The picture above is a photograph taken after my 20 month old had a complete meltdown over something I could not explain to her. As you can see, we are both exhausted. Honestly, I can’t remember at this point what the meltdown was even over. It could have even been over shoes she wanted to wear that were way too small. I picked her up and she laid on me while trying to calm. I just held and squeezed her. I took this picture because it is rare for her to just lay on me for this long. I noticed all the mess in the picture of bright toys, stuff laying around, etc. I wanted so bad to move all the toys so I could get that sweet, perfect, cute picture then realized that’s not what matters. What matters in the picture is the love shared, seeing through the mess. Even after tantrums, screaming, flailing, falling to the ground, I still love this child. You know what’s even crazier? God feels the exact same way about us. Every one of us that exists in this world is a child of God. YOU are a child of God and were made uniquely in His eyes. No matter where we have been, what we have done, He loves US. We are His child created in His eyes and HE LOVES US despite the downfalls. He sees us through the mess.
I did not feel physically or mentally ready for this race. I just wasn’t feeling the race. My friend (Jo) and I were talking later about how at the start it still hadn’t clicked that we were about to run 10 miles. Following workouts, I’m usually most sore on day 2. Well, this was day 2 following a new BodyPump release at the gym and I was already hurting BEFORE the race. So…there’s my pity party…. No PR was set on this race, my final time was 1:24:49. On to the race…
GW Parkway Classic 10 Mile Run was VERY organized and a beautiful, scenic run. It began at Mount Vernon and ended in Old Town Alexandria. You run over hill, after hill, after hill while elevation increases for first 5 miles down GW Parkway (nice and spacious because they closed all 4 lanes). After you hit mile 6 it is a decline for about a mile…which I needed at that point. There is one more hill at mile 9 (because I guess they think that’s cute…haha). For those not familiar with the area, it runs along the Potomac River so it really is a beautiful, scenic view. If you have a bag to check, you check the bag at Mount Vernon (Start) then, they truck them all down to Old Town (Finish). Price included shirt, medal, and beer at the end. Upon arriving at the finish line, you were handed a free egg taco from District Taco which was a pleasant little surprise. They had live music, a bouncy castle, kids, dogs, and families everywhere. There was no wait for beer, another plus. There was also a kids’ run and 5k attached to this race so nice to have several options. Overall, beautiful, scenic, well organized, great race to run!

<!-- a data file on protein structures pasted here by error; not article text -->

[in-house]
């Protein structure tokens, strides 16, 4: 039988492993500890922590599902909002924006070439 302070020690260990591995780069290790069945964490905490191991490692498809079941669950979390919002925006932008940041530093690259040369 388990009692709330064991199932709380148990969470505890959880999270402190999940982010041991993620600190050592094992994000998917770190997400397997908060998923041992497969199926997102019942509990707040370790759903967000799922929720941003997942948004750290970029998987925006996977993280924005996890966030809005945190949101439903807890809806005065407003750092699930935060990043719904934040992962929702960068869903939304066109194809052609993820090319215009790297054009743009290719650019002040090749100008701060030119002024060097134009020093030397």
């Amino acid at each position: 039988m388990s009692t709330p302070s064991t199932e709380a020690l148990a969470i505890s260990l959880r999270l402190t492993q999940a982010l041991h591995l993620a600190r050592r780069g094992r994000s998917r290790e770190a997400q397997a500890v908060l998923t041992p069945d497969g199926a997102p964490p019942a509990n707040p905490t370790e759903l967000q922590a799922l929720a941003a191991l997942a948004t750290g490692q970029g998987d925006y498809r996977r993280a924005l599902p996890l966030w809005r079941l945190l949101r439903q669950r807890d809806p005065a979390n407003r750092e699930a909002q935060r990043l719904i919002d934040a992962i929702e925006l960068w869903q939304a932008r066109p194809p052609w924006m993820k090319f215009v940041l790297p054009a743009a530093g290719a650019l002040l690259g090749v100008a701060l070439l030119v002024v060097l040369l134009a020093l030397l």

Following the race, my friend and I walked (well…limped..because we are officially old) to a quaint little restaurant called Magnolia’s on King Street. If you do run this race, make reservations in advance because most places required one. Since there were only two of us, we got lucky and got the last seat in the bar area at Magnolia’s. Great food, drinks, and wonderful customer service!
I will do a separate post on Mount Vernon and Old Town at some point because they just deserve their own post! So much to see and do! But, if you’re visiting and a runner this is a great race if it times out well for you. You can run the race then see all the history that Old Town has to offer and even Uber or Lyft back to Mount Vernon to tour the estate and museum on the estate.
Thanks for reading and hope your next run is better than the last!
(PC: You + Alex Photography)
The military child.
When you hear those three words many things might come to mind…possibly the kid that showed up to school in the middle of the school year, the child you never got to know because they moved right after school started, the homeschooled kid you met at church that took awhile to open up to you. These children possess so much more than what some may realize. They are a definition of sacrifice, determination, strength, courage, resiliency….. and they possess all of this at the ripe young age of baby, toddler, child, kid, teenager. They didn’t ask for this life but were given it. Why? Because, God chose them. He knew they had the ability to live the military life and not falter but only become stronger.